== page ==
Do we truly understand continual tooth movement?

Every experienced dentist is familiar with the patient who repeatedly returns to surgery seeking treatment for the same chipped front tooth.

Dentists who believe the correct course of action is a restorative veneer or crown wouldn’t be alone. However, that’s not necessarily correct, says IAS Academy clinical director Dr Tif Qureshi.

The real answer lies in a careful balance of orthodontic and restorative treatment, which takes into consideration the poorly-understood effects of continual teeth movement.

Continual tooth movement is an issue about which Dr Qureshi cares deeply. In fact, the expressive hand gesture he uses to demonstrate the phenomena is famous among IAS Academy students.

He first became aware of the problem after reading a little-known study on the subject.

The findings were ‘jaw-dropping,’ Dr Qureshi said: ‘It was telling me the teeth I had been veneering or putting fillings on, or crowning, were ultimately all moving.’ He added: ‘As someone who knows a little bit about occlusion, I knew what impact that could have on those teeth.’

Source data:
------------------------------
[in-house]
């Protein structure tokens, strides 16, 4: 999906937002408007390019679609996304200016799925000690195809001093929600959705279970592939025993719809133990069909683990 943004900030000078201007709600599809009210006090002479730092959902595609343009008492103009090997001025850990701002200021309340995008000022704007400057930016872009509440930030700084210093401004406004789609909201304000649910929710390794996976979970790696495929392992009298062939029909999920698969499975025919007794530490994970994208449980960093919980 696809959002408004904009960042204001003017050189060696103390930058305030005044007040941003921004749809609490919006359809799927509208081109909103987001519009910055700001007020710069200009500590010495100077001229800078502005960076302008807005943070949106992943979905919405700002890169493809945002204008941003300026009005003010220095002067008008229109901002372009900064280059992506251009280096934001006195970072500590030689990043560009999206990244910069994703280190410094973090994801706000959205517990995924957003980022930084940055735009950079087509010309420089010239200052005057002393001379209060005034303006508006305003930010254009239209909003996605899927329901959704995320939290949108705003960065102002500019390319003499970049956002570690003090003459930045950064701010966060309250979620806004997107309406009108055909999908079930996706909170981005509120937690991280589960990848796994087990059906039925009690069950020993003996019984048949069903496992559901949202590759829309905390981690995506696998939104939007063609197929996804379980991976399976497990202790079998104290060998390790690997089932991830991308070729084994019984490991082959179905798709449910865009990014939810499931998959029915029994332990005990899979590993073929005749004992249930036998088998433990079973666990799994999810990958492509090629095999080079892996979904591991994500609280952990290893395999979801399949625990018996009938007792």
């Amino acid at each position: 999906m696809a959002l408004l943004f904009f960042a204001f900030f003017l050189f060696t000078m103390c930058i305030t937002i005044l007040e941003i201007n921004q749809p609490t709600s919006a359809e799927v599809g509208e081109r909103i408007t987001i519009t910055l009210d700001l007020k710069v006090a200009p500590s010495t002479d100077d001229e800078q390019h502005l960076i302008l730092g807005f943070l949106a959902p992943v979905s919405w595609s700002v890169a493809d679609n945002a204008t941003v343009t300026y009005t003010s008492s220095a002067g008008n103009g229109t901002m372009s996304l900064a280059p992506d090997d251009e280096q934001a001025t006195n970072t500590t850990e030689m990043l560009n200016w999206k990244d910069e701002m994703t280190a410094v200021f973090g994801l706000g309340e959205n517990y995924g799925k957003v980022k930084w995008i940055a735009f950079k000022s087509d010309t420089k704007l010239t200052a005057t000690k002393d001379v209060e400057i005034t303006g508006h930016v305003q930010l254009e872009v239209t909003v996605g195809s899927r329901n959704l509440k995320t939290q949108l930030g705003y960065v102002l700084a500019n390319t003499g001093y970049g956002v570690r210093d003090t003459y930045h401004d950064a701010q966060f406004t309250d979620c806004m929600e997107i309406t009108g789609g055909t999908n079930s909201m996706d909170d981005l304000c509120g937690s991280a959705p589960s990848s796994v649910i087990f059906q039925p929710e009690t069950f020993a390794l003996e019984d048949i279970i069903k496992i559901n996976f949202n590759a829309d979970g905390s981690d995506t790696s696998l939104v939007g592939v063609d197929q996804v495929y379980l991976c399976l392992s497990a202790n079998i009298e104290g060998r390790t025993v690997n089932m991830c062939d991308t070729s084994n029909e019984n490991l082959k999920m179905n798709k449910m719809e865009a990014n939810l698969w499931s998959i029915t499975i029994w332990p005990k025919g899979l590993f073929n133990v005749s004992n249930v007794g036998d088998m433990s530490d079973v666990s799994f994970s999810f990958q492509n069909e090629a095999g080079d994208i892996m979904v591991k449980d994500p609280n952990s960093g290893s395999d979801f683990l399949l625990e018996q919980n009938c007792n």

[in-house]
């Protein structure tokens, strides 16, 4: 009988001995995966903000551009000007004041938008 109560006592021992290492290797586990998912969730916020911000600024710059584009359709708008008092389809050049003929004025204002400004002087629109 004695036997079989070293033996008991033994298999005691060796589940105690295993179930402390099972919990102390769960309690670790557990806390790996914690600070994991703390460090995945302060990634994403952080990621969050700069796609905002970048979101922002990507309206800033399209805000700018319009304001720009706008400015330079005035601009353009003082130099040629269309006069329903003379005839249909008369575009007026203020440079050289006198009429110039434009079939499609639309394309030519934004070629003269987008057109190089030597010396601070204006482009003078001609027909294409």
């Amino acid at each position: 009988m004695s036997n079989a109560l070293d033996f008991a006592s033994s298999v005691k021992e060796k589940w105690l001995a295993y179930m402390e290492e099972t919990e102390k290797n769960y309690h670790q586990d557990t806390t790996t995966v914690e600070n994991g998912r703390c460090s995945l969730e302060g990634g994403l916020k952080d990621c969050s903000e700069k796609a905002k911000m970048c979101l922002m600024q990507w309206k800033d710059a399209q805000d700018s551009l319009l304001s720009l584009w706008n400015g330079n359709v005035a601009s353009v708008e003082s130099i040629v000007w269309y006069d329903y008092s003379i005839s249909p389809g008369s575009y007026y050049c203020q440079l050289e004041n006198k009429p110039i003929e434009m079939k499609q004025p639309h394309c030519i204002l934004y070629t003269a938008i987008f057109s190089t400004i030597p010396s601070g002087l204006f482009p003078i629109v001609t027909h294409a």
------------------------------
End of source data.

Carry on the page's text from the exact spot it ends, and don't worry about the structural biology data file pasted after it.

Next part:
Surprisingly, while orthodontists know about continual tooth movement, its effect on occlusion is less well known. Meanwhile, dentists view the issue as an orthodontic problem, when it also has significant restorative consequences.

‘It actually causes a restricted envelope of function,’ explains Dr Qureshi. ‘As a restorative dentist, seeing that in my own patients was – in my career – one of the biggest revelations I’ve had. I know that when I bring these cases to dentists on the course, it’s also the biggest eye-opening moment they’ve had.’

Dr Qureshi says the received wisdom that dentists should stay away from orthodontics is damaging to patients. And orthodontics practised without some restorative planning of position and function is equally damaging.

‘It’s why I teach it not as orthodontics but as ortho-restorative dentistry,’ he concludes. ‘Together, they give us the ideal situation.’

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